Lymphedema is a deficiency of the lymphatic system whereby the lymph does not flow properly and remains in the interstitial spaces of the subcutaneous cellular tissue. As a consequence of this failure, there is an increase in the volume of the affected limb or the region of the body where the lymphedema is located.
There are two types of lymphedema:
- Primary lymphedema, which occurs when the lymph ducts and/or lymph nodes in an area have problems transporting large proteins and other molecules into the venous stream. The most common ones appear in the lower limbs.
- Secondary lymphedema is due to the removal or radiation of the lymph nodes in a given area, hindering normal lymphatic drainage. The most common, given the high incidence of breast cancer, appear in the arm. A relatively high incidence can also be seen in lower limbs due to various surgical interventions, such as melanomas.
Symptoms of lymphedema
The main symptom of lymphedema is an increase in the size of the affected area. In the case of primary lymphedema, it usually appears at the age of 30-35 years, although it can occur at any time of life spontaneously or after a trauma that triggers the premature onset, such as a small sprain. In addition, it is accompanied by discomfort, such as a feeling of heaviness, difficulty in mobility that is increased depending on the volume, fibrosis in general or localized in some points, and is commonly associated with vascular disorders.
Treatment of Lymphedema
To date there is no infallible cure for lymphedema, only treatments that help to slow the progression and increase in volume and that are accompanied by containment measures. The main treatment for lymphedema is lymphatic drainage. Although there are different schools, the one with the best results is the Godoy Method, a technique applied at the Instituto Fisiomédico with great success for years with results close to the normalization of the opposite limb.
Godoy Method for the treatment of Lymphedema
The Godoy Method is characterized by three phases:
- Cervical neurological stimulation
- Mechanical lymphatic therapy
- Manual lymphatic therapy
The worldwide trend in the treatment of lymphedema is to treat it in a global way with a multidisciplinary team, such as the Lymphedema unit of the Instituto Fisiomédico, where not only drainage therapy is used but also nutrition, physical activity, psychology, workshops and alternative therapies; this combination makes the treatment a success.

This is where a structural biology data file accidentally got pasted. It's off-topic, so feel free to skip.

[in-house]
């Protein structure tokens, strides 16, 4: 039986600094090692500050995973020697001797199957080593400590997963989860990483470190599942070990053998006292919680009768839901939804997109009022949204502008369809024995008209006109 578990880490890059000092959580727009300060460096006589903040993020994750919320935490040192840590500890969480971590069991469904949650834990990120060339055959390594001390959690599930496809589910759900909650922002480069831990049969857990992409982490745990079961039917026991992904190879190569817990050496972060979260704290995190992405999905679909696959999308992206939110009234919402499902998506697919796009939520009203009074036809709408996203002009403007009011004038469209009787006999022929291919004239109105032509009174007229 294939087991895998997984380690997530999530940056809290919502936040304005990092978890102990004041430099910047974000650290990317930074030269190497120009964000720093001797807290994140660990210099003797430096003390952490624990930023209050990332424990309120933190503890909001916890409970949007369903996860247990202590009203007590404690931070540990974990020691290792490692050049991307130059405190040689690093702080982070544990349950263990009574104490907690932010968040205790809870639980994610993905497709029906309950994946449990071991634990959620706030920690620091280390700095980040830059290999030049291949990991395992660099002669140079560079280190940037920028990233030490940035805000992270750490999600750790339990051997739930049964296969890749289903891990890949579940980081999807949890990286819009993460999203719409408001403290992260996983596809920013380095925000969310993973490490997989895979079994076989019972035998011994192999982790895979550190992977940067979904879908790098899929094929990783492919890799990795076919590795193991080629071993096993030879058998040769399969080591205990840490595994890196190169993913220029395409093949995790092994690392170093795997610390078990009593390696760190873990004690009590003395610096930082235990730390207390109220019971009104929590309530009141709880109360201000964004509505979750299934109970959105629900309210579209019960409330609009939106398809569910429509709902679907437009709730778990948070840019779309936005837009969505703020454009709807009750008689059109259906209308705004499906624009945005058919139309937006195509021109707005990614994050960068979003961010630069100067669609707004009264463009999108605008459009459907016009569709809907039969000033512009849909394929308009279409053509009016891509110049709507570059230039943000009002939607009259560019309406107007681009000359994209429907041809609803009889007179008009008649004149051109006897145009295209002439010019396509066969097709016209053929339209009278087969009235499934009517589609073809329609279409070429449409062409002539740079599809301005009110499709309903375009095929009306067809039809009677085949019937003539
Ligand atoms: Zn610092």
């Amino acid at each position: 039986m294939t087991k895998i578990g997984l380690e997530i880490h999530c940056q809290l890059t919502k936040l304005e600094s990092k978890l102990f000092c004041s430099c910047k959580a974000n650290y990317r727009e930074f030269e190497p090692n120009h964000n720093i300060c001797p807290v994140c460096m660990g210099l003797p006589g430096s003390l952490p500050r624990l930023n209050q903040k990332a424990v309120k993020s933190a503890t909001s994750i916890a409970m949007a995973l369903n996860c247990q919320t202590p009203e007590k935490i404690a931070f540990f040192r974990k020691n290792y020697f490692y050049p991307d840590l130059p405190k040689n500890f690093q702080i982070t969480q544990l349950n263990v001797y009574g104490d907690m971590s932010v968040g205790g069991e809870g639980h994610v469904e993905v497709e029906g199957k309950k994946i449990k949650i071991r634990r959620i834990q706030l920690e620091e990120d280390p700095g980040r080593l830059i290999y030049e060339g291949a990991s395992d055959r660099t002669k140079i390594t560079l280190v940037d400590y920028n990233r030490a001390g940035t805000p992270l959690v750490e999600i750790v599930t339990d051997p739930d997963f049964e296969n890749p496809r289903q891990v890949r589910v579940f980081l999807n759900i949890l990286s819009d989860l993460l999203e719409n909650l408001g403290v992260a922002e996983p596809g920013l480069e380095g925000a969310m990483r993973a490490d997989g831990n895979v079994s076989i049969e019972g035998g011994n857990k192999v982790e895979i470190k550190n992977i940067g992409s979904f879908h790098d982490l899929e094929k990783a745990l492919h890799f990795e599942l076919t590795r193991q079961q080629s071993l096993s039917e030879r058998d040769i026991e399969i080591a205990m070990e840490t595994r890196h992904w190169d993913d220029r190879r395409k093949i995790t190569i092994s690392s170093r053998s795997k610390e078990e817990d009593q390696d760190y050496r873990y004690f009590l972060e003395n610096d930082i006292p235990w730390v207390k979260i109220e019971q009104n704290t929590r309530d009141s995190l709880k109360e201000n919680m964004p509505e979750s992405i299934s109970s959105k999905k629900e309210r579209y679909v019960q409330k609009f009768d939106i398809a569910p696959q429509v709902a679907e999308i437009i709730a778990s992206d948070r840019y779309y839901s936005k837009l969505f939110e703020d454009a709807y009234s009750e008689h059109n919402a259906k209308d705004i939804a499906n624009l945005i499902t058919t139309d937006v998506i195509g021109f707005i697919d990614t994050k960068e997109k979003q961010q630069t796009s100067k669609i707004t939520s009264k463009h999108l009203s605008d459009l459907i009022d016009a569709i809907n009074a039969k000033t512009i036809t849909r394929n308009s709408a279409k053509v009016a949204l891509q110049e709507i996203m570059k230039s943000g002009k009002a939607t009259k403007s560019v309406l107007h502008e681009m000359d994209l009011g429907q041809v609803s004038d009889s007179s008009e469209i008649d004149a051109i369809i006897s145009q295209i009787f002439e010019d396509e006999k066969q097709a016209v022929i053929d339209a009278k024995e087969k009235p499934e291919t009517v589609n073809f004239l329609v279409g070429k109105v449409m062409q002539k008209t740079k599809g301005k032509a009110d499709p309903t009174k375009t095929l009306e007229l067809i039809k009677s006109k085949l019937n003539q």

Sequelae of Lymphedema
The consequences of lymphedema are varied. The main one is associated with the increase in volume, which can become very limiting, especially in the physical aspect, which sometimes reduces the use of certain clothing, or makes the person become more reserved and reduce their social activities. On the other hand, throughout the day the affected limb usually feels heavy, so that physical activity is also reduced. In many cases, affected persons are granted occupational disability depending on the work they perform, and if it negatively affects the pathology, such as jobs in which they have to stand for long hours in the case of leg lymphedema, or manipulative or weight-bearing work in the case of arm lymphedema.
Lymphedema in breast cancer
In breast cancer, one of the most common sequelae and with the highest incidence is secondary lymphedema. This does not mean that whenever there is a process of breast cancer there must be a lymphedema as a result of it, with or without axillary node involvement with subsequent surgical treatment and radiotherapy and / or chemotherapy, in those cases that require it.
Whenever there is a surgical intervention at this level, the risk of developing lymphedema increases. The associated chemotherapy or radiotherapy increases the incidence. Lymphedema can appear from early stages of the disease, such as days after surgery until years after the entire treatment.
Secondary lymphedema has a different treatment approach because its causes are different, so in the Instituto Fisiomédico (national pioneers in oncological physiotherapy) face the approach of this sequela of cancer correctly.
The symptoms are those presented above; it usually begins with the swelling of a part of the arm. This does not always follow the same pattern; there are patients whose fingers and hand swell first and the rest of the arm remains well, while in others it begins at a more proximal level. This gradually tends to evolve towards an increase in volume that begins to generalize to the whole arm and usually presents areas with fibrosis or hardness, where the lymphatic fluid remains more stagnant.
Consequences of Lymphatic System Failure
The lymphatic system is part of the immune system, so its failure is associated with a higher risk of contracting infections. Good hygiene is important as a preventive measure, as well as proper nail care, preserving cuticles, do not wear rings, bracelets or watches on the affected arm, do not hang your bag on this side, and try to distribute the weight between both arms.
In the case of the legs the same thing happens, so the most important treatment in this case is prevention and the exquisite care of the affected limb.
Once an infection is present, it will be necessary to use antibiotics and other drugs that the doctor considers necessary depending on the type of infection.